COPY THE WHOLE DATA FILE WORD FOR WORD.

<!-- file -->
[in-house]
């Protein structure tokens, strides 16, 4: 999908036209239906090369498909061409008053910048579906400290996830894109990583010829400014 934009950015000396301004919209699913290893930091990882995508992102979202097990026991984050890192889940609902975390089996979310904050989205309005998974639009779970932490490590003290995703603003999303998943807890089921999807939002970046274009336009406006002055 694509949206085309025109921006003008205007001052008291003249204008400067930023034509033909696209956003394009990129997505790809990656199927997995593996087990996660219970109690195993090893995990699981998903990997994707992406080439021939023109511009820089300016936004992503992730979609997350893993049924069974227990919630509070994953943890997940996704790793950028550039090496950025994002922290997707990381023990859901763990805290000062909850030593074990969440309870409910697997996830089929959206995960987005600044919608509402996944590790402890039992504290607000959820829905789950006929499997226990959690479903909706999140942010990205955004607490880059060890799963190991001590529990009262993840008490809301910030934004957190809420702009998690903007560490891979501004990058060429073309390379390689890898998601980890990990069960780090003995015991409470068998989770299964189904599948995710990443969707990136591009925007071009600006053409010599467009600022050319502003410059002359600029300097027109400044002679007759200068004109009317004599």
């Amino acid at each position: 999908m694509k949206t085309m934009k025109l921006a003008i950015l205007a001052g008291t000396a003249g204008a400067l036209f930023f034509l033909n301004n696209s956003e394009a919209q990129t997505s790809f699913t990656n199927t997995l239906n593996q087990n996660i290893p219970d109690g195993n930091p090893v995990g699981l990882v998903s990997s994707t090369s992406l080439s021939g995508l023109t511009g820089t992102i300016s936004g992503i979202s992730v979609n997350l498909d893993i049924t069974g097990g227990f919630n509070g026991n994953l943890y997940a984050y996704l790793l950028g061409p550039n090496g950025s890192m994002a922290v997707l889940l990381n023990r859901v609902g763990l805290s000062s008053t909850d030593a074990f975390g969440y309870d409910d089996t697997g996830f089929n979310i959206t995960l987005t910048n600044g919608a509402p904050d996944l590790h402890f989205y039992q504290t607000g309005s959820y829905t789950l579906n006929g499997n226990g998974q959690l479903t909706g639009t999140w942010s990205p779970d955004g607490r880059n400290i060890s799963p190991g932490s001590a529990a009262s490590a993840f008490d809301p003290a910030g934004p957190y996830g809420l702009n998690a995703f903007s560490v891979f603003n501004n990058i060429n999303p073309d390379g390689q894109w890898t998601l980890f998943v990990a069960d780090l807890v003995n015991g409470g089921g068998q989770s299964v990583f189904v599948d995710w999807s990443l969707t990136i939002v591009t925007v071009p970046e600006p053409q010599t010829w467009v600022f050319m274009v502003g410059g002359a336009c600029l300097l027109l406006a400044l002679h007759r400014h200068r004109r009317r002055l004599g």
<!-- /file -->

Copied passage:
[in-house]
């Protein structure tokens, strides 16, 4: 999908036209239906090369498909061409008053910048579906400290996830894109990583010829400014 934009950015000396301004919209699913290893930091990882995508992102979202097990026991984050890192889940609902975390089996979310904050989205309005998974639009779970932490490590003290995703603003999303998943807890089921999807939002970046274009336009406006002055 694509949206085309025109921006003008205007001052008291003249204008400067930023034509033909696209956003394009990129997505790809990656199927997995593996087990996660219970109690195993090893995990699981998903990997994707992406080439021939023109511009820089300016936004992503992730979609997350893993049924069974227990919630509070994953943890997940996704790793950028550039090496950025994002922290997707990381023990859901763990805290000062909850030593074990969440309870409910697997996830089929959206995960987005600044919608509402996944590790402890039992504290607000959820829905789950006929499997226990959690479903909706999140942010990205955004607490880059060890799963190991001590529990009262993840008490809301910030934004957190809420702009998690903007560490891979501004990058060429073309390379390689890898998601980890990990069960780090003995015991409470068998989770299964189904599948995710990443969707990136591009925007071009600006053409010599467009600022050319502003410059002359600029300097027109400044002679007759200068004109009317004599």
């Amino acid at each position: 999908m694509k949206t085309m934009k025109l921006a003008i950015l205007a001052g008291t000396a003249g204008a400067l036209f930023f034509l033909n301004n696209s956003e394009a919209q990129t997505s790809f699913t990656n199927t997995l239906n593996q087990n996660i290893p219970d109690g195993n930091p090893v995990g699981l990882v998903s990997s994707t090369s992406l080439s021939g995508l023109t511009g820089t992102i300016s936004g992503i979202s992730v979609n997350l498909d893993i049924t069974g097990g227990f919630n509070g026991n994953l943890y997940a984050y996704l790793l950028g061409p550039n090496g950025s890192m994002a922290v997707l889940l990381n023990r859901v609902g763990l805290s000062s008053t909850d030593a074990f975390g969440y309870d409910d089996t697997g996830f089929n979310i959206t995960l987005t910048n600044g919608a509402p904050d996944l590790h402890f989205y039992q504290t607000g309005s959820y829905t789950l579906n006929g499997n226990g998974q959690l479903t909706g639009t999140w942010s990205p779970d955004g607490r880059n400290i060890s799963p190991g932490s001590a529990a009262s490590a993840f008490d809301p003290a910030g934004p957190y996830g809420l702009n998690a995703f903007s560490v891979f603003n501004n990058i060429n999303p073309d390379g390689q894109w890898t998601l980890f998943v990990a069960d780090l807890v003995n015991g409470g089921g068998q989770s299964v990583f189904v599948d995710w999807s990443l969707t990136i939002v591009t925007v071009p970046e600006p053409q010599t010829w467009v600022f050319m274009v502003g410059g002359a336009c600029l300097l027109l406006a400044l002679h007759r400014h200068r004109r009317r002055l004599g």